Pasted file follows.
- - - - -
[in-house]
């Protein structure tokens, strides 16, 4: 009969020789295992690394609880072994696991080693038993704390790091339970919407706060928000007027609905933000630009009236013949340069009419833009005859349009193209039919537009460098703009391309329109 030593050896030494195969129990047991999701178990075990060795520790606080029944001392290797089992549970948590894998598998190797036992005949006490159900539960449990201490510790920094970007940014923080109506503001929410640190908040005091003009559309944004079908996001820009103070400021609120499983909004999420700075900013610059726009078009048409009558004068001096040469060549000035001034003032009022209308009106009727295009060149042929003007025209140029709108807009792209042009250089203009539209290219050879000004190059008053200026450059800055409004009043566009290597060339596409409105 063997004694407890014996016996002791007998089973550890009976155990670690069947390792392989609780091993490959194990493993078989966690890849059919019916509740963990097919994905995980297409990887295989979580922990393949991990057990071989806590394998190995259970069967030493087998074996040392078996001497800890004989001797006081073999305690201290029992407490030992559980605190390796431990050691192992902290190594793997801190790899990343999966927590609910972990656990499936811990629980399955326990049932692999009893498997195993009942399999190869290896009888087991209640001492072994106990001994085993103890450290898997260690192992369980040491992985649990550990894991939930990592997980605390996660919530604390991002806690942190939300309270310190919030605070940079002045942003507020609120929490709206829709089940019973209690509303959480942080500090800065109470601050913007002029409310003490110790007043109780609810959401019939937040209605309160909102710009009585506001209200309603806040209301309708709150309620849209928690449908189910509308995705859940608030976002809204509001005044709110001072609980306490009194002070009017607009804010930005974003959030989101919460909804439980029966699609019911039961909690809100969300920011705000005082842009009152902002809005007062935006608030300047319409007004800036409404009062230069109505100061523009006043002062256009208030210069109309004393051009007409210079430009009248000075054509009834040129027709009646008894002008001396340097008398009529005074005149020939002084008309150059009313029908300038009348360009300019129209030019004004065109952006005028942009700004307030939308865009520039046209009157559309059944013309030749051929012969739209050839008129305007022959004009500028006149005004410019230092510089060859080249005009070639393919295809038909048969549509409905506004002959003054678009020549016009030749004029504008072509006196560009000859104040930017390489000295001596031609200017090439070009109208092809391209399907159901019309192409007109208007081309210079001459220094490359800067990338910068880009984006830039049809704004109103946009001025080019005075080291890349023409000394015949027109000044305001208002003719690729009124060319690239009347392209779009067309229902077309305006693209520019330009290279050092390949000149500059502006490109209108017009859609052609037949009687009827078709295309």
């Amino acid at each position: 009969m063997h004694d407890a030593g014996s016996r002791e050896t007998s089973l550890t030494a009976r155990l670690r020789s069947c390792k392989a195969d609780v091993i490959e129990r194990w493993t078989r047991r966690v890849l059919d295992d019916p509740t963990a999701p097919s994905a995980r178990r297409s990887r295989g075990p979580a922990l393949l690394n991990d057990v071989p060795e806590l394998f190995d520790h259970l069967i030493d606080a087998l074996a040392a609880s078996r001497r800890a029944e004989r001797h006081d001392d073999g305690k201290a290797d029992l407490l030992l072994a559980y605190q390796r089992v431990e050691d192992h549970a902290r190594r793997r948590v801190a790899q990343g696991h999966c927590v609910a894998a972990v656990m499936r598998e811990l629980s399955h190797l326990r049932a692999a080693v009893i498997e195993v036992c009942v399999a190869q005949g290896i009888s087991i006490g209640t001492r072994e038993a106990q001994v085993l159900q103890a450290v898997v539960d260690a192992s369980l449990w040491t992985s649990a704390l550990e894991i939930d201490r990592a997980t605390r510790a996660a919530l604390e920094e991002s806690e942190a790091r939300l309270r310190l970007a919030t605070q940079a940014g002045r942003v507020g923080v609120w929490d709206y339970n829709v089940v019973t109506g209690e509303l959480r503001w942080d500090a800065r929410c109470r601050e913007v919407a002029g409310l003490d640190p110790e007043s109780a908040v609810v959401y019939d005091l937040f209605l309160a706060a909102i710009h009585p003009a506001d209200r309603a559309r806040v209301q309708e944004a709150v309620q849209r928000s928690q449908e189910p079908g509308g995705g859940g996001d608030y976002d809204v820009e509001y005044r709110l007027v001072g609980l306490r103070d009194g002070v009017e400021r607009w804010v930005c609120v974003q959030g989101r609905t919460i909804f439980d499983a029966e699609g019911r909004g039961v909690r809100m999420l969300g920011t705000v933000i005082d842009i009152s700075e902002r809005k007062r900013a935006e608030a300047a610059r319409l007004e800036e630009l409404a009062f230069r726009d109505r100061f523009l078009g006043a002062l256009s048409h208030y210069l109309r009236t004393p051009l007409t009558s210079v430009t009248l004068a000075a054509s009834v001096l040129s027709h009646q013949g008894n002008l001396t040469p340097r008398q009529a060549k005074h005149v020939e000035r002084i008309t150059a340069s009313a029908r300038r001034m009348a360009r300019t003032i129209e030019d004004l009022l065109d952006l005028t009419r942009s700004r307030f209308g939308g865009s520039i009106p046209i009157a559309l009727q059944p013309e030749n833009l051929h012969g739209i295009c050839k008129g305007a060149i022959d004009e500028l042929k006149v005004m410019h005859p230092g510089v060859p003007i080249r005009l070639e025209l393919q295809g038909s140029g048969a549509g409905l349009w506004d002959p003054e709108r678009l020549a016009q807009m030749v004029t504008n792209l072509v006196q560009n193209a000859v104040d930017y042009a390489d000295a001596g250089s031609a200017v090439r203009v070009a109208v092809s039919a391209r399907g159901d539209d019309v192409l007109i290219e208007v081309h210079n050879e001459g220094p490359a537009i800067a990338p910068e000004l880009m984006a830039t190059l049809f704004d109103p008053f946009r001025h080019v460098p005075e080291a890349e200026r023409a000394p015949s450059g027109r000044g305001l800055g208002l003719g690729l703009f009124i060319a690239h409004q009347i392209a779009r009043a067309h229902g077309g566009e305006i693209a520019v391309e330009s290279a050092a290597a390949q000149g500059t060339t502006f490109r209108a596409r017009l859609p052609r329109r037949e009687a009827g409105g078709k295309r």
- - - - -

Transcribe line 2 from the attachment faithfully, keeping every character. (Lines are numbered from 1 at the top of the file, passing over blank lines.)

């Protein structure tokens, strides 16, 4: 009969020789295992690394609880072994696991080693038993704390790091339970919407706060928000007027609905933000630009009236013949340069009419833009005859349009193209039919537009460098703009391309329109 030593050896030494195969129990047991999701178990075990060795520790606080029944001392290797089992549970948590894998598998190797036992005949006490159900539960449990201490510790920094970007940014923080109506503001929410640190908040005091003009559309944004079908996001820009103070400021609120499983909004999420700075900013610059726009078009048409009558004068001096040469060549000035001034003032009022209308009106009727295009060149042929003007025209140029709108807009792209042009250089203009539209290219050879000004190059008053200026450059800055409004009043566009290597060339596409409105 063997004694407890014996016996002791007998089973550890009976155990670690069947390792392989609780091993490959194990493993078989966690890849059919019916509740963990097919994905995980297409990887295989979580922990393949991990057990071989806590394998190995259970069967030493087998074996040392078996001497800890004989001797006081073999305690201290029992407490030992559980605190390796431990050691192992902290190594793997801190790899990343999966927590609910972990656990499936811990629980399955326990049932692999009893498997195993009942399999190869290896009888087991209640001492072994106990001994085993103890450290898997260690192992369980040491992985649990550990894991939930990592997980605390996660919530604390991002806690942190939300309270310190919030605070940079002045942003507020609120929490709206829709089940019973209690509303959480942080500090800065109470601050913007002029409310003490110790007043109780609810959401019939937040209605309160909102710009009585506001209200309603806040209301309708709150309620849209928690449908189910509308995705859940608030976002809204509001005044709110001072609980306490009194002070009017607009804010930005974003959030989101919460909804439980029966699609019911039961909690809100969300920011705000005082842009009152902002809005007062935006608030300047319409007004800036409404009062230069109505100061523009006043002062256009208030210069109309004393051009007409210079430009009248000075054509009834040129027709009646008894002008001396340097008398009529005074005149020939002084008309150059009313029908300038009348360009300019129209030019004004065109952006005028942009700004307030939308865009520039046209009157559309059944013309030749051929012969739209050839008129305007022959004009500028006149005004410019230092510089060859080249005009070639393919295809038909048969549509409905506004002959003054678009020549016009030749004029504008072509006196560009000859104040930017390489000295001596031609200017090439070009109208092809391209399907159901019309192409007109208007081309210079001459220094490359800067990338910068880009984006830039049809704004109103946009001025080019005075080291890349023409000394015949027109000044305001208002003719690729009124060319690239009347392209779009067309229902077309305006693209520019330009290279050092390949000149500059502006490109209108017009859609052609037949009687009827078709295309």